Oroville Dam 2018-03-07T16:03:08+00:00

Oroville Dam

One year after the Oroville Dam’s concrete spillway ruptured on Feb. 7, 2017, crews working day and night have made the most critical repairs to what has become an $870 million project. Kiewit Corp. of Omaha, Neb., fixed the dam’s main spillway and an emergency spillway that also was damaged by unprecedented water releases forced by record rainfall in Northern California.

The work has continued in 2018, while the California Department of Water Resources (DWR) and Washington, D.C., discuss the extent to which the Federal Emergency Management Agency will pay for repairs. Meanwhile, Governor Jerry Brown signed legislation that codified the annual inspections DWR already conducts of the vast majority of the 1,249 dams the department oversees. The law requires “low hazard potential” dams be evaluated at least every other year.

DWR submits plans to address Oroville Dam forensic report

Oroville Mercury Register » The state Department of Water Resources submitted a plan to address flaws pointed out by an independent report in  January. DWR has also hired two executive-level engineers — one to report to the director and one to report to the chief dam safety engineer.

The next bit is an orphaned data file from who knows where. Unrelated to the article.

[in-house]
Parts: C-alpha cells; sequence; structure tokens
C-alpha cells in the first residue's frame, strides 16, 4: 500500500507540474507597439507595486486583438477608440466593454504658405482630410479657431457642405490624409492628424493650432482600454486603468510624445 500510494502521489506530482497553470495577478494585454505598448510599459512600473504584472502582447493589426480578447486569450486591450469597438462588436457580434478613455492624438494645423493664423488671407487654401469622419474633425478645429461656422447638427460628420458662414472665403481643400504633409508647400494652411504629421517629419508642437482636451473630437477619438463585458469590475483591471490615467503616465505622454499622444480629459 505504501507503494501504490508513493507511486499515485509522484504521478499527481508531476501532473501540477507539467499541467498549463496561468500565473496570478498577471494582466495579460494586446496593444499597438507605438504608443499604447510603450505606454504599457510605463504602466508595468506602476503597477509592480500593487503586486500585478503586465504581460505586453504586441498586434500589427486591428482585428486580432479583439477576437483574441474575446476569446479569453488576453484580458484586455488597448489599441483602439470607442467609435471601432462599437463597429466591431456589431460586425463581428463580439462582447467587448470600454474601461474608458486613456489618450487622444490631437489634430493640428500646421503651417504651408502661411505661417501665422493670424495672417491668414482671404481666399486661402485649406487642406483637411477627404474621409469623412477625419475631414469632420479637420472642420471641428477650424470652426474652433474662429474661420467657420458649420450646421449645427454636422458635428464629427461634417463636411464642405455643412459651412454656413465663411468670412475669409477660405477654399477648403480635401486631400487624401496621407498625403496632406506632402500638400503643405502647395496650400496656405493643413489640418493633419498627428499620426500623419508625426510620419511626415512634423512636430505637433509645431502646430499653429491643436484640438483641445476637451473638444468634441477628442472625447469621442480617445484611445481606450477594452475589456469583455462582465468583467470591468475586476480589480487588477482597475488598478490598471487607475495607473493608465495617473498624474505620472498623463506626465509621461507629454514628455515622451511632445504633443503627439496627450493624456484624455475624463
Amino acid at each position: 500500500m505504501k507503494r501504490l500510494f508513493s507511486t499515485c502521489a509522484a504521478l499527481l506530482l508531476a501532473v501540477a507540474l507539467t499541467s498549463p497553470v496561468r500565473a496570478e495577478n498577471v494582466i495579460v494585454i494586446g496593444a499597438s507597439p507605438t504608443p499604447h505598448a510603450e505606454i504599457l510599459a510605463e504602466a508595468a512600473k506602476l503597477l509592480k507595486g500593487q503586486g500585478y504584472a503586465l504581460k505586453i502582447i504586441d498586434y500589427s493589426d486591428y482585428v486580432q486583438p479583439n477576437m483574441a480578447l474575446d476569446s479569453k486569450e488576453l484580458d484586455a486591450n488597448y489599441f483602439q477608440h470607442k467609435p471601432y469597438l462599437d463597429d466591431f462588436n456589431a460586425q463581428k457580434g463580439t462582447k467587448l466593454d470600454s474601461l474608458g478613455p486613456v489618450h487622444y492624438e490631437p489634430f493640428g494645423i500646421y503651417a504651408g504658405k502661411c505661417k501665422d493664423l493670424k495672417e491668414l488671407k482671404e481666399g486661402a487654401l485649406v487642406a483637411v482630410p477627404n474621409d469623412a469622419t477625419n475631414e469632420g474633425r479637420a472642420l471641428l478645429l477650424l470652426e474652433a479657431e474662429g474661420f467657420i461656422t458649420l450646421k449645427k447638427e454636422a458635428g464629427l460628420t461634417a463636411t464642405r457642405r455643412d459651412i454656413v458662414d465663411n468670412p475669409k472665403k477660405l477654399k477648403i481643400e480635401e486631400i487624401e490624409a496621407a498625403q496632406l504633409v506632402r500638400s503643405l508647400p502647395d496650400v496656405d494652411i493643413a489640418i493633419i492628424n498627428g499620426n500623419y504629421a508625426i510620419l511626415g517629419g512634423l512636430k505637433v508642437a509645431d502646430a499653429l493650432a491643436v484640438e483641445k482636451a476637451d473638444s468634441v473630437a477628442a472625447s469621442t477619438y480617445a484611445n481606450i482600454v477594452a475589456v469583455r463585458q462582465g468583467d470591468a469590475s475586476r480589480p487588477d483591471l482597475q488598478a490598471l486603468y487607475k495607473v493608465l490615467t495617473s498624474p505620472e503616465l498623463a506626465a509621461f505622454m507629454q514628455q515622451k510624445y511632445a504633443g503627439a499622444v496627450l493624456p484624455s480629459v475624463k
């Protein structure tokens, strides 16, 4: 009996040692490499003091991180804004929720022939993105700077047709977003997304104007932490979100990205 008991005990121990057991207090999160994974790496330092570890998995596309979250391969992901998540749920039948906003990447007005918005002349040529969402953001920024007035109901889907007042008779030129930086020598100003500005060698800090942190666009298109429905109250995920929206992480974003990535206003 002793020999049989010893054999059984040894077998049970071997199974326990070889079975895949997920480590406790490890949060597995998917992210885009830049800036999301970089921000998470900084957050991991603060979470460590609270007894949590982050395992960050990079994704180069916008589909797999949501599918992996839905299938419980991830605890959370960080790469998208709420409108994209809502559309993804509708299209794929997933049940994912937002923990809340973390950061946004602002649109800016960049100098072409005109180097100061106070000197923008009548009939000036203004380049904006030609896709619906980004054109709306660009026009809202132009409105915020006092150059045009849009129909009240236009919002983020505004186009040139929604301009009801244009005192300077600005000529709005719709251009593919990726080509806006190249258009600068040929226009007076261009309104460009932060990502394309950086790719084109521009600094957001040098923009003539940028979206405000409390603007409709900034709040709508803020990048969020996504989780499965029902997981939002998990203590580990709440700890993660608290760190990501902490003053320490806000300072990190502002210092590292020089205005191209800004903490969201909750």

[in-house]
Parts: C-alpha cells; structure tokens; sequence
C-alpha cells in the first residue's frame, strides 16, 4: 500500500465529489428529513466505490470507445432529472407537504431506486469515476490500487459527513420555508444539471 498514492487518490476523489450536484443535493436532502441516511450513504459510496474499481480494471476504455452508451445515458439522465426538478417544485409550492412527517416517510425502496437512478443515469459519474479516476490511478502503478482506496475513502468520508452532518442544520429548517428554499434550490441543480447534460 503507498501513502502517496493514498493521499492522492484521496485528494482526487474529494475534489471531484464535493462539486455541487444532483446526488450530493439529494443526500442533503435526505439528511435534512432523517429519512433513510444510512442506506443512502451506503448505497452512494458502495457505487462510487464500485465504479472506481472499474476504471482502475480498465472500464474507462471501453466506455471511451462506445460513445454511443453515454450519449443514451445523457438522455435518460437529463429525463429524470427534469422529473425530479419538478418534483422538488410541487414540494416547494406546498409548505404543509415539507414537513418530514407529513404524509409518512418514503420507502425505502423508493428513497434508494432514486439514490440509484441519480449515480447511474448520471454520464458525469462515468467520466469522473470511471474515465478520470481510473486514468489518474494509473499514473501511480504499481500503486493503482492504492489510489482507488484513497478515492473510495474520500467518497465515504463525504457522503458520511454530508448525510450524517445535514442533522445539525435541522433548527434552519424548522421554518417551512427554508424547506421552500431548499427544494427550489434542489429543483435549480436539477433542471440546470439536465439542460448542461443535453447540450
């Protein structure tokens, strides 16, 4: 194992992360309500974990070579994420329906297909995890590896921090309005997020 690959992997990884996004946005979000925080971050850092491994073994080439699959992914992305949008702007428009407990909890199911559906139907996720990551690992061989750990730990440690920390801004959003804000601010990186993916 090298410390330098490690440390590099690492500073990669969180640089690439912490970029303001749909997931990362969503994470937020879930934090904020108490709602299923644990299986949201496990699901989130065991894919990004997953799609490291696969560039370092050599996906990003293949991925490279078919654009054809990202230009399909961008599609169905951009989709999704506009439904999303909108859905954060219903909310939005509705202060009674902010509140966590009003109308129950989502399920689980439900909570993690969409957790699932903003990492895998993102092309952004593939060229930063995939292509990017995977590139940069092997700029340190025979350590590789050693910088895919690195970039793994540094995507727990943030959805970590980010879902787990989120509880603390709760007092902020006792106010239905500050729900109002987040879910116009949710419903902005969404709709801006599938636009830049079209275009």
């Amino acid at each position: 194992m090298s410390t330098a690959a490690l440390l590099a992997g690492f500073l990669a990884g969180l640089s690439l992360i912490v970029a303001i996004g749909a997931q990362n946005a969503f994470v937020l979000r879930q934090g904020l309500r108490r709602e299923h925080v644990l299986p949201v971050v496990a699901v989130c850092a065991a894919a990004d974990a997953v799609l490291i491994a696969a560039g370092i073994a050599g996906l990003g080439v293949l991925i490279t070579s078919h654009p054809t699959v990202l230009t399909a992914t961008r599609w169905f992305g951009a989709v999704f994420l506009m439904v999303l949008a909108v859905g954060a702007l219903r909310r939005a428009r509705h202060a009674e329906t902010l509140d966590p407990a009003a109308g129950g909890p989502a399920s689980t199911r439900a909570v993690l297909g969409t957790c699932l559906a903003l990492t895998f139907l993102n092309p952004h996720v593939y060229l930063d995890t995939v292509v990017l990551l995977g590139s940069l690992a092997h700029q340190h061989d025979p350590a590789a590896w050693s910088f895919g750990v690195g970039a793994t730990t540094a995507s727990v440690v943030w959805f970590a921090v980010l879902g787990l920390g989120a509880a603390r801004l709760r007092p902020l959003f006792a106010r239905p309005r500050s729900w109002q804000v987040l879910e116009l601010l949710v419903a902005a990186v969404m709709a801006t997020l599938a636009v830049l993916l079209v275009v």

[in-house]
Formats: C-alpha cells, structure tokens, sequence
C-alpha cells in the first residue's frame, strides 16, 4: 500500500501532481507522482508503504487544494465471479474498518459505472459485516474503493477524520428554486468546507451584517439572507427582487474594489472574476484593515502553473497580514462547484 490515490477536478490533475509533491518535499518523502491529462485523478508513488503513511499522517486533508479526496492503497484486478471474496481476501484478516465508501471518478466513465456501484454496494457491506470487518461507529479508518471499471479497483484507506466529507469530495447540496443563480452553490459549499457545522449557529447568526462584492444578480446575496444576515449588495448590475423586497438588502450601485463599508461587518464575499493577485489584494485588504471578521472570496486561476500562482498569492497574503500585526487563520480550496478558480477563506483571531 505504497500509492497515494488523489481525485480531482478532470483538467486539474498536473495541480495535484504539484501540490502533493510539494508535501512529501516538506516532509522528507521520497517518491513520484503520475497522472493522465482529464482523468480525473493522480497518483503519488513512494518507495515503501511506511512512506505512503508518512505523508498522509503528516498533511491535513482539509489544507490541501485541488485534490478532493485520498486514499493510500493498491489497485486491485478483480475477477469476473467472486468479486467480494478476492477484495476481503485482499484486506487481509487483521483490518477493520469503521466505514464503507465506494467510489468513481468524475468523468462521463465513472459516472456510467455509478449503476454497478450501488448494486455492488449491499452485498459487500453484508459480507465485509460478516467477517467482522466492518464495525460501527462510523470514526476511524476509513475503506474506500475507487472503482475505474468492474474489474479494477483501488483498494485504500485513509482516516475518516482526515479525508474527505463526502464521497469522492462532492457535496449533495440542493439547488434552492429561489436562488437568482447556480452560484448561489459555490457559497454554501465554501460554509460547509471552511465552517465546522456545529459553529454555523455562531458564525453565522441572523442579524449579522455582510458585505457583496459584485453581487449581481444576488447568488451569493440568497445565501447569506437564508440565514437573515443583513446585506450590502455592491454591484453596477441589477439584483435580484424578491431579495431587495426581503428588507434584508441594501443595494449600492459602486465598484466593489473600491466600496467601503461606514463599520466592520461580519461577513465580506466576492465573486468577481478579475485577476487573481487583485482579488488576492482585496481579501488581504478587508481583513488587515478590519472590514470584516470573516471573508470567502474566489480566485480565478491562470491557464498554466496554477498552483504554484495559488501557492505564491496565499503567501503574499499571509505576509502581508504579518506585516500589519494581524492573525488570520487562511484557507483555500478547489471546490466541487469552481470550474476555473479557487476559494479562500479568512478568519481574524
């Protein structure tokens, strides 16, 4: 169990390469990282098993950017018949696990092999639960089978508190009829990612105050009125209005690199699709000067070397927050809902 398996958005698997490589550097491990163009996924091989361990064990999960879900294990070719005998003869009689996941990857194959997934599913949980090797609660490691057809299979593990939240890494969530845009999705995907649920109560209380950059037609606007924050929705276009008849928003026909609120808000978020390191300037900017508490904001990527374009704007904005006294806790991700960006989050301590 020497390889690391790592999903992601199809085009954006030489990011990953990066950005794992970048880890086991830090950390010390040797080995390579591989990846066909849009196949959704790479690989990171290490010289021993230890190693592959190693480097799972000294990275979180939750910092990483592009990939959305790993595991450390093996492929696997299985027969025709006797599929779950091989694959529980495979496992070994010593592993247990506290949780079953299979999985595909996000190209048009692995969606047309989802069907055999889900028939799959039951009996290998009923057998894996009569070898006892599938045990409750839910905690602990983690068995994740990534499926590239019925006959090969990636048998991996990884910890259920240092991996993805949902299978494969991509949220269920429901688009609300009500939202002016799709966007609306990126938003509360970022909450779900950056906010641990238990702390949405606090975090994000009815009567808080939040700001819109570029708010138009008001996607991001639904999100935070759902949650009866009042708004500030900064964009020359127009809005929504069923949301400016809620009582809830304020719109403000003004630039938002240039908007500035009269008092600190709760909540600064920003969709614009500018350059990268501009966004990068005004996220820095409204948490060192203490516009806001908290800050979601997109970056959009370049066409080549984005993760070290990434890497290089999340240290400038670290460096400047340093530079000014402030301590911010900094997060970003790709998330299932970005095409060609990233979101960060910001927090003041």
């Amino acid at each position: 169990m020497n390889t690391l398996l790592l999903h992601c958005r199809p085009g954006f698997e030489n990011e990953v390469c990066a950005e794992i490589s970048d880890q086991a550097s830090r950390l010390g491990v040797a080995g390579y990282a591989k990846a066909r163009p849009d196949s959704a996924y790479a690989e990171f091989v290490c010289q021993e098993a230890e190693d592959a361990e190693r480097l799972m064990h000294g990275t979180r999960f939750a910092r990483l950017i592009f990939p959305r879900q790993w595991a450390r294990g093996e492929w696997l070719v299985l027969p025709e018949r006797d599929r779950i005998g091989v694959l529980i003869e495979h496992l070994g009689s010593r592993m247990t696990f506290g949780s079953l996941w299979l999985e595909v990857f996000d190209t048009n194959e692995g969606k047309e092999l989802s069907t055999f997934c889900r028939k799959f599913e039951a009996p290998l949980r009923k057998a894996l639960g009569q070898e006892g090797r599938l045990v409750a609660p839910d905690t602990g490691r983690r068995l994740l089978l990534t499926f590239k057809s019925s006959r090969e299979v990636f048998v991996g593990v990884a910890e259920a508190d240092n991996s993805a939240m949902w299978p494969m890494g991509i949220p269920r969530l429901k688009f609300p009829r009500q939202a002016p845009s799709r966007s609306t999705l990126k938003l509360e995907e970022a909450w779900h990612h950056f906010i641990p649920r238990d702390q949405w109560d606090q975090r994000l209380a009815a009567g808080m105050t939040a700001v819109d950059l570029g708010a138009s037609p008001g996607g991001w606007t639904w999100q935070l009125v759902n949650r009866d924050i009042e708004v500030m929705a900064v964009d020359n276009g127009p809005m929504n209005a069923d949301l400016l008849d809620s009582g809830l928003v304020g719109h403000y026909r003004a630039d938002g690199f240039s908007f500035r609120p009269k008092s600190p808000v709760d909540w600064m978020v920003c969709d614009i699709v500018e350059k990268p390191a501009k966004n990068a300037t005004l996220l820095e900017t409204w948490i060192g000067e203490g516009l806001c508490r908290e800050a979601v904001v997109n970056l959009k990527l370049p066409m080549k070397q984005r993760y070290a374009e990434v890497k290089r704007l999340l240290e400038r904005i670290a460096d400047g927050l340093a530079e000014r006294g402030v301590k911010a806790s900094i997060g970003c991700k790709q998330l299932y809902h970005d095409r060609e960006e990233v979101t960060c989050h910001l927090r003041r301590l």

March 13th, 2018|

Governor Brown signs dam inspection bill prompted by Oroville scare

The Sacramento Bee » Gov. Jerry Brown has signed legislation that would tighten dam inspection standards following last year’s near catastrophe at Oroville Dam. On Monday, Brown signed Assembly Bill 1270. The bill codifies practices that state dam officials already were largely doing, but that the state’s Water Code only required they perform “from time to time.”

February 26th, 2018|

Oroville Dam: DWR still expects feds to pay bulk of spillway repair costs

The Mercury News » The state Department of Water Resources is still expecting the federal government to pay the bulk of the cost of repairing the Lake Oroville spillways. The estimated cost is up to $870 million, and north state congressmen had indicated the Federal Emergency Management Agency had some doubts whether it could reimburse costs for a redesigned structure.